7 Road traffic: When the Certificate of Entitlement (COE) and Electronic Road Pricing (ERP) schemes were introduced 20 years ago, we were told the purpose was to keep traffic in Singapore “free-flowing”. Your government has earned billions from these two schemes yet we have traffic snarls on our roads that are approaching the infamous levels seen in the capitals of some of our neighbouring countries. Of course, it could not have been foreseen by your Ministry of Transport or highly paid Transport Minister that releasing COEs liberally to pander to the demands of the motor industry would lead to this situation. The poor minister who is responsible for these conditions, we understand, needs the support of another “heavyweight” minister from your cabinet in his bid for re-election in a GRC.

In short, our point is that many ordinary Singaporeans are held accountable in their everyday jobs and they are penalised for serious mistakes. The people would like to know whether your government and specifically, your talented cabinet, has a similar culture of accountability and acceptance of responsibility?


1. Median wages: The median income for all households in Singapore rose by barely 1.6% per year in real terms over the past decade[ii]. Income for the bottom third of households increased by much less. During this time, Singapore’s Gross Domestic Product (GDP) increased by 86% from $162.6 b to $303.7 b[iii]. Your Ministers have, of course, rewarded themselves handsomely based on the growth of the economy. Would you care to explain why wages have not kept pace with the growth of the economy? Would you agree that your single KPI, GDP growth, is hopelessly misaligned with the interests of Singaporeans as a whole? Shouldn’t the main KPI for senior civil servants and ministers be median wages rather than the GDP?

2. Other indicators: Shouldn’t non-material indicators such as work-life balance of Singaporeans, working hours and leisure time, flexible working hours for young parents, our carbon footprint, population density and so on also be included in the KPI of senior officers in your government?


1. We have already touched upon the stagnant wages of the bottom third of society. There have been many stories in the media concerning the elderly and the homeless in Singapore. Why is it that despite Singapore’s phenomenal economic growth, we continue to have an underclass of desperately  poor people? Could it be because your government’s mindless pursuit of economic growth has been divorced from all concerns of whether or not the growth benefits all segments of society?

2. The number of hospital beds in Singapore has been stagnant over the past decade. In fairness to you, several new hospitals are coming on-stream over the next few years. Nevertheless, we hear that large sections of the people are not covered under the Medishield programme for various categories of serious illnesses, such as cancer, as has been highlighted on this blog recently. Why is it that Singapore, with a per capita GDP approaching $60,000[iv] cannot provide a basic safety-net for the poorest or the stricken in our society, in keeping with those in other countries at a similar level of development? Would you agree with the charge that your government’s liberal foreign worker policy has disadvantaged and impoverished our people?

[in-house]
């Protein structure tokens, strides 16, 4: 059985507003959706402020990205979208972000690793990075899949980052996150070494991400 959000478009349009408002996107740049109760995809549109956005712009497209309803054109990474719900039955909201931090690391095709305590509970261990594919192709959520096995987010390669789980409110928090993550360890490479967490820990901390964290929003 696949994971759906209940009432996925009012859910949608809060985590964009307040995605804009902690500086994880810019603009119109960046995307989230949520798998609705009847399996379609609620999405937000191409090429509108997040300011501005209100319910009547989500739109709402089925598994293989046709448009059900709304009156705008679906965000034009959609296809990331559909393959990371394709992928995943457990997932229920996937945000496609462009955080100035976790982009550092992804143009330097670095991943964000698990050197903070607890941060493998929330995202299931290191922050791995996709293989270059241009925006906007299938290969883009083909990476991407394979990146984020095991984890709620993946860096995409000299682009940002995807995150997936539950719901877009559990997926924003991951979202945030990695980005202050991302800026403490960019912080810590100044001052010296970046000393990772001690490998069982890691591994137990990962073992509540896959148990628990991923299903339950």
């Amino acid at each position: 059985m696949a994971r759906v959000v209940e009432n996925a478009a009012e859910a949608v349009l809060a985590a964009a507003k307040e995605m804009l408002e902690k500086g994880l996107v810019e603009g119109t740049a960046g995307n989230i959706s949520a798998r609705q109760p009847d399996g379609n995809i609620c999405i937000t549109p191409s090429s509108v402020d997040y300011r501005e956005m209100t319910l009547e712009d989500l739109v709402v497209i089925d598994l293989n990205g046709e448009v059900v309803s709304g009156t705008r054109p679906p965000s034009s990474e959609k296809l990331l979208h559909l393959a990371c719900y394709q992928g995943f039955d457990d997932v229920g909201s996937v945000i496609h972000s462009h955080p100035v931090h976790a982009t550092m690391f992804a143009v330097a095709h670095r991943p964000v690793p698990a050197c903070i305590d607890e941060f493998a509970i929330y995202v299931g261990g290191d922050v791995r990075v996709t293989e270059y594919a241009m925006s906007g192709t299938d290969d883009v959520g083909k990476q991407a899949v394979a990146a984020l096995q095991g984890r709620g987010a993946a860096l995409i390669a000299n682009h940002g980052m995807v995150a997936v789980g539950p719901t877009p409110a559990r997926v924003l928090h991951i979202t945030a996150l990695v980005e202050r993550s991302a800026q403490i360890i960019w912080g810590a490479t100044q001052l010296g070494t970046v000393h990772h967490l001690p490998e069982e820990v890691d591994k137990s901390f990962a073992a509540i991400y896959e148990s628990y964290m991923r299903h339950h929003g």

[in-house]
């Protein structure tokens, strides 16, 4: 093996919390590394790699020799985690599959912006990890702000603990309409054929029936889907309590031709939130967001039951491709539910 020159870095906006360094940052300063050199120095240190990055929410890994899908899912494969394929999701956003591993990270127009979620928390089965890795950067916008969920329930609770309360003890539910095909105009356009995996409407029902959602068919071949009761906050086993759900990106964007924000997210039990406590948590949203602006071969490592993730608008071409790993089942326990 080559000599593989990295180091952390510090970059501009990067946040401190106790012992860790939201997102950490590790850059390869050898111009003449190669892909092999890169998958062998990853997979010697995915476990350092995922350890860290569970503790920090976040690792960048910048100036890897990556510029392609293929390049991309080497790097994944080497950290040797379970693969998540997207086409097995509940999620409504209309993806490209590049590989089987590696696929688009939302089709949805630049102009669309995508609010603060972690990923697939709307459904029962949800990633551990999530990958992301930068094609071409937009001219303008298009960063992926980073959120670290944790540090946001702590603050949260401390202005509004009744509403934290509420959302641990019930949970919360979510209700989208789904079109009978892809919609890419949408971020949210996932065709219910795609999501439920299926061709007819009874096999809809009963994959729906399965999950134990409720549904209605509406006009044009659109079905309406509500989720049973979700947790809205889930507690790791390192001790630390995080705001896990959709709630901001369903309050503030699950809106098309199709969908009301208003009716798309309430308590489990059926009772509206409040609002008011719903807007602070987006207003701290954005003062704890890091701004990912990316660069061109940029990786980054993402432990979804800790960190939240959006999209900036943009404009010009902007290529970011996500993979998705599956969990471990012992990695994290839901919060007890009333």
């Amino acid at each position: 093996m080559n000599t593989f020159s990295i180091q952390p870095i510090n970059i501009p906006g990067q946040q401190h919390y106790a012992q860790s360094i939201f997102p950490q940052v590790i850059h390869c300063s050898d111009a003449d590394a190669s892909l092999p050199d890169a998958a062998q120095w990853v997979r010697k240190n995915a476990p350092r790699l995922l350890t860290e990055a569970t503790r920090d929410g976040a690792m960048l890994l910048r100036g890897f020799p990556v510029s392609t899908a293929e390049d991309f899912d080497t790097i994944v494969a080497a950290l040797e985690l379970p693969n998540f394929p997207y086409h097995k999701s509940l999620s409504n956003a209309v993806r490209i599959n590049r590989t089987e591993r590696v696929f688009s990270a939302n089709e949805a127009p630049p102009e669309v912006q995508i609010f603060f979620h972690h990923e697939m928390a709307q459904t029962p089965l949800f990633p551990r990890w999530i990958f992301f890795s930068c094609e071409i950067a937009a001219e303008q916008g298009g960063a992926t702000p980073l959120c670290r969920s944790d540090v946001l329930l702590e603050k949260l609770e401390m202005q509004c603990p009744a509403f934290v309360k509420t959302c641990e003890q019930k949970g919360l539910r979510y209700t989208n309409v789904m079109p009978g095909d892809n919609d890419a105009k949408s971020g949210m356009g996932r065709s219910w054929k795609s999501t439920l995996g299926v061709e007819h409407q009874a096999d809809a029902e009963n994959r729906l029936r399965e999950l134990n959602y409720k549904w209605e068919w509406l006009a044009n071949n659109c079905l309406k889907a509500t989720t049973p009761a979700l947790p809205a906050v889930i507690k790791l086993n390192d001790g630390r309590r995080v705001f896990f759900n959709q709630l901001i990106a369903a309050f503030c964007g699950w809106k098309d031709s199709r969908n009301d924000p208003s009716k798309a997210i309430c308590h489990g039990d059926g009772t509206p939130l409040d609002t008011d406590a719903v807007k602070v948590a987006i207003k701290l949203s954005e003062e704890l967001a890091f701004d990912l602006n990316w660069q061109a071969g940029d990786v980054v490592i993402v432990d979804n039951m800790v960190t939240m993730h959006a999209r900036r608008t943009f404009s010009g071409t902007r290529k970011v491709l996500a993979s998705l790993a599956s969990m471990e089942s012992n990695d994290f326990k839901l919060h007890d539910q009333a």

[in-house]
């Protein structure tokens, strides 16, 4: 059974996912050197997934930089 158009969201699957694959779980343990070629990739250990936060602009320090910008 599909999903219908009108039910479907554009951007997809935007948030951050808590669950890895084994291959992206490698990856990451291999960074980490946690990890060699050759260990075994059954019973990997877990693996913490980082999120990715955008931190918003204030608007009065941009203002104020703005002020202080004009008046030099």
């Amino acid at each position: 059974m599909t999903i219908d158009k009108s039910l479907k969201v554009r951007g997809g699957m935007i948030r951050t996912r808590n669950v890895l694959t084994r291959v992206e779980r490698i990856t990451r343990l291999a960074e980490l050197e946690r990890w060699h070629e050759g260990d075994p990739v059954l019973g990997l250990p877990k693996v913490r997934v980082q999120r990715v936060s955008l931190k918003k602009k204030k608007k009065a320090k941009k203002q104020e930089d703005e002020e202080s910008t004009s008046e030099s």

3. Would you agree that a country can have a high GDP per head while maintaining a low population density and a high quality of life (eg Luxembourg)? Do you not agree that the business model pursued by your government has resulted in a congested and environmentally degraded city? Has this overcrowding not resulted in public housing (HDB) prices rising by over 60% in the past three years?


After almost half a century since independence and the end of the Malayan Insurgency and Konfrontasi, and 20 years since the fall of the Berlin Wall and the end of the Cold War, why are Singapore citizens still not allowed to freely:

  • Assemble
  • Speak in public
  • Demonstrate peacefully
  • Publish newspapers or
  • Broadcast on television and the Internet?

Why do we need a law that allows detention without trial? Surely your government can produce a proper anti-terrorism law that allows those charged the benefit of a fair trial? Why are we still stuck in the past with retrograde, repressive laws?

We hope it is not too much to expect an answer from you to these questions? With a salary approaching $4 million a year for yourself, three full ministers assisting you and a budget for the Prime Minister’s Office of close to $348 million per year we pray these questions will not burden you too much.

The people look forward to your reply to this brief report card so they can decide whether or not to give you and your government a clean bill of health in the coming General Election.

Thank you for taking the time to read this.

Yours sincerely,

A Concerned Singaporean

PS: We know you will be overwhelmed with questions at the Q&A session on Channel NewsAsia “live” on Tuesday and that the editors will have a hard time picking the questions for you to answer. I am sure there is no truth to the rumour that they will pick the ones that show your government in the best light. In any case, we hope the written questions above will give you time to ponder over them at your leisure and reply at your convenience. Singaporeans await your reply with bated breath.